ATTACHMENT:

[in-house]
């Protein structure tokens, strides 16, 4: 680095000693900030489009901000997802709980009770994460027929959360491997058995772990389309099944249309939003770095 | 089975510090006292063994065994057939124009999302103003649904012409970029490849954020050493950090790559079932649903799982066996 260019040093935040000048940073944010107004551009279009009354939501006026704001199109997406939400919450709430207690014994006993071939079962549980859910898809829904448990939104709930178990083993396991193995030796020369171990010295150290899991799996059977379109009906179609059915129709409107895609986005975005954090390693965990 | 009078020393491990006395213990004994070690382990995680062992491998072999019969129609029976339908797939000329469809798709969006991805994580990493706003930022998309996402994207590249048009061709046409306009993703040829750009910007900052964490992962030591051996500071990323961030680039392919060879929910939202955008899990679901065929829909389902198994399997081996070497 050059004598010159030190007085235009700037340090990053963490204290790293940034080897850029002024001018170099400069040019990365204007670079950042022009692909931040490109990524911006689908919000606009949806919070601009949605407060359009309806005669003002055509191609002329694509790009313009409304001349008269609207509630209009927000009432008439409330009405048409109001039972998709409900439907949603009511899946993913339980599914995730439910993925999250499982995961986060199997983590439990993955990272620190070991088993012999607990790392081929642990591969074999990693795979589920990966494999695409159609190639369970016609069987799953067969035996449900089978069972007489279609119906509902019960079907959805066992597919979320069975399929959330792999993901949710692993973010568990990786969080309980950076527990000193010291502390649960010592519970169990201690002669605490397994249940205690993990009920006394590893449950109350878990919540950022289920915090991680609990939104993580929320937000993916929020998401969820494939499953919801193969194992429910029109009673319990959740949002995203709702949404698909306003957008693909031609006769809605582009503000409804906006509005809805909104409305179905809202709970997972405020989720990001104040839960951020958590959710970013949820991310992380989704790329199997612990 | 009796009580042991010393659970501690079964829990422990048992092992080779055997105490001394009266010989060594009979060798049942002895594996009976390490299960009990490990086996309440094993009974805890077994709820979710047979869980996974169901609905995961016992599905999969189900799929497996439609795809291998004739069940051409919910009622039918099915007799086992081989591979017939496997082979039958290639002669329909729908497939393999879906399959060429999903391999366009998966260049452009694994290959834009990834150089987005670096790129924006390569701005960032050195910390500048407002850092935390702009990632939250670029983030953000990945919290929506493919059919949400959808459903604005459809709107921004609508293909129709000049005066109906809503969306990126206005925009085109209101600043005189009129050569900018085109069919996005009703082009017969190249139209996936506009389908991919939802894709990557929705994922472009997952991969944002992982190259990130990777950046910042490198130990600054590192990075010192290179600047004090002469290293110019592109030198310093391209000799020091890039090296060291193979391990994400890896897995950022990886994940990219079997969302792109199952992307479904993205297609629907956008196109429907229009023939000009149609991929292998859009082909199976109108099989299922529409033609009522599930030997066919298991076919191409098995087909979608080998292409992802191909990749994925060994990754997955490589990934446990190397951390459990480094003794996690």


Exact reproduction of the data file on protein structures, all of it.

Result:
[in-house]
């Protein structure tokens, strides 16, 4: 680095000693900030489009901000997802709980009770994460027929959360491997058995772990389309099944249309939003770095 | 089975510090006292063994065994057939124009999302103003649904012409970029490849954020050493950090790559079932649903799982066996 260019040093935040000048940073944010107004551009279009009354939501006026704001199109997406939400919450709430207690014994006993071939079962549980859910898809829904448990939104709930178990083993396991193995030796020369171990010295150290899991799996059977379109009906179609059915129709409107895609986005975005954090390693965990 | 009078020393491990006395213990004994070690382990995680062992491998072999019969129609029976339908797939000329469809798709969006991805994580990493706003930022998309996402994207590249048009061709046409306009993703040829750009910007900052964490992962030591051996500071990323961030680039392919060879929910939202955008899990679901065929829909389902198994399997081996070497 050059004598010159030190007085235009700037340090990053963490204290790293940034080897850029002024001018170099400069040019990365204007670079950042022009692909931040490109990524911006689908919000606009949806919070601009949605407060359009309806005669003002055509191609002329694509790009313009409304001349008269609207509630209009927000009432008439409330009405048409109001039972998709409900439907949603009511899946993913339980599914995730439910993925999250499982995961986060199997983590439990993955990272620190070991088993012999607990790392081929642990591969074999990693795979589920990966494999695409159609190639369970016609069987799953067969035996449900089978069972007489279609119906509902019960079907959805066992597919979320069975399929959330792999993901949710692993973010568990990786969080309980950076527990000193010291502390649960010592519970169990201690002669605490397994249940205690993990009920006394590893449950109350878990919540950022289920915090991680609990939104993580929320937000993916929020998401969820494939499953919801193969194992429910029109009673319990959740949002995203709702949404698909306003957008693909031609006769809605582009503000409804906006509005809805909104409305179905809202709970997972405020989720990001104040839960951020958590959710970013949820991310992380989704790329199997612990 | 009796009580042991010393659970501690079964829990422990048992092992080779055997105490001394009266010989060594009979060798049942002895594996009976390490299960009990490990086996309440094993009974805890077994709820979710047979869980996974169901609905995961016992599905999969189900799929497996439609795809291998004739069940051409919910009622039918099915007799086992081989591979017939496997082979039958290639002669329909729908497939393999879906399959060429999903391999366009998966260049452009694994290959834009990834150089987005670096790129924006390569701005960032050195910390500048407002850092935390702009990632939250670029983030953000990945919290929506493919059919949400959808459903604005459809709107921004609508293909129709000049005066109906809503969306990126206005925009085109209101600043005189009129050569900018085109069919996005009703082009017969190249139209996936506009389908991919939802894709990557929705994922472009997952991969944002992982190259990130990777950046910042490198130990600054590192990075010192290179600047004090002469290293110019592109030198310093391209000799020091890039090296060291193979391990994400890896897995950022990886994940990219079997969302792109199952992307479904993205297609629907956008196109429907229009023939000009149609991929292998859009082909199976109108099989299922529409033609009522599930030997066919298991076919191409098995087909979608080998292409992802191909990749994925060994990754997955490589990934446990190397951390459990480094003794996690």